The risk of financial crime deters many companies from becoming involved with cryptocurrencies, but they continue to grow in usefulness and acceptance. Reports of the demise of cryptocurrencies were greatly exaggerated, and the price of Bitcoin more than doubled from its lows in March of 2020. While all cryptocurrency users are concerned about theft and turn to technologies like hardware wallets, financial firms face additional issues.
AML and KYC Compliance
With cryptocurrencies, it is much more challenging for businesses to maintain compliance with anti-money laundering (AML) regulations and know your customer (KYC) rules. Users can directly transfer funds between any two addresses on the same blockchain, making it much easier to move money across borders and obscure identities.
Cryptocurrency exchanges are located all over the world and fall under different AML and KYC laws, which their host countries may or may not be able to enforce. Some cryptocurrencies, such as Monero, also specialize in making transactions more difficult to follow.
All the features of cryptocurrencies create unsettling scenarios for financial firms. For instance, people can engage in highly illegal transactions using Monero, move the Monero around, then trade it for Bitcoin on a disreputable crypto-only exchange in a dubious jurisdiction.
Next, they can send the Bitcoin to a wallet like Electrum, and from there, it might go to a more reputable exchange for conversion into dollars. The most important consequence of these possibilities is that financial institutions must be able to trust the exchanges that their customers use to provide funds.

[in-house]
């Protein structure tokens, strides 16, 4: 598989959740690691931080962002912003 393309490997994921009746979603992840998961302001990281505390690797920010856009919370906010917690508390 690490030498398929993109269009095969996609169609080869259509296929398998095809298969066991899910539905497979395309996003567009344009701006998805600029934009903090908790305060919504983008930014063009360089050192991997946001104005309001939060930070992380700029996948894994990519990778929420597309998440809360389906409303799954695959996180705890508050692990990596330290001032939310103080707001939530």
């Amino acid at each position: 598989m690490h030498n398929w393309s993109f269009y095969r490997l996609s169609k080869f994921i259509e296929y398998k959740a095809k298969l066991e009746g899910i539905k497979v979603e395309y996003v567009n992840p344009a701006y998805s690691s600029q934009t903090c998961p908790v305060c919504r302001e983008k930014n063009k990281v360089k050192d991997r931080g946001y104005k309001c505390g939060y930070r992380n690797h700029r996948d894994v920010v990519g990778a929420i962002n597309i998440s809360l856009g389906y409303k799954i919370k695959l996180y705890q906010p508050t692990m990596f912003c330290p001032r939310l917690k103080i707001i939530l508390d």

The first step to preventing money laundering is noticing the warning signs that it might be taking place. Specific fund transfer patterns, such as adding funds from multiple geographical locations, could indicate funneling by organized crime. That is especially true if the exchanges are in high-risk areas. A significant unexplained change, such as a dramatic increase in transaction volume, may mean that the account or address has been compromised and is now under the control of criminals.
Excessive use of wallets not connected with exchanges, an unusually high number of peer-to-peer transactions, and too many transactions with the same sender or receiver can also indicate criminal activity. Some of these signs are similar to traditional money laundering. However, the fact that all Bitcoin and Ethereum transactions are publicly viewable on their blockchains gives experienced investigators more tools.
One of the most significant financial crime risks comes from the ability to use cryptocurrencies to get around economic sanctions. Some heavily sanctioned countries, such as North Korea, have extensive cryptocurrency operations that include billions of dollars' worth of theft, as well as money laundering. Therefore, financial firms must upgrade their sanctions filtering software and procedures before working with cryptocurrencies.
The Office of Foreign Assets Control's list of high-risk sites is just the beginning. The competition from new exchange sites is intense. Cryptocurrency exchanges keep launching new services, and criminals keep coming up with new ways to abuse them. The financial industry must find ways of keeping up with them.
It is far too easy for firms to put off making investments in cryptocurrencies or upgrading their operations with this technology because of the fear, uncertainty, and doubt surrounding financial crime risks.
Everyone in the hedge fund industry knows that properly managing risks is the path to higher returns, but the technological complexity of cryptocurrencies is intimidating. However, the technical nature of the problem makes it much easier to reduce risks. The key is to outsource much of this process to qualified consultants. By reducing financial crime risks, investors can increase their expected returns.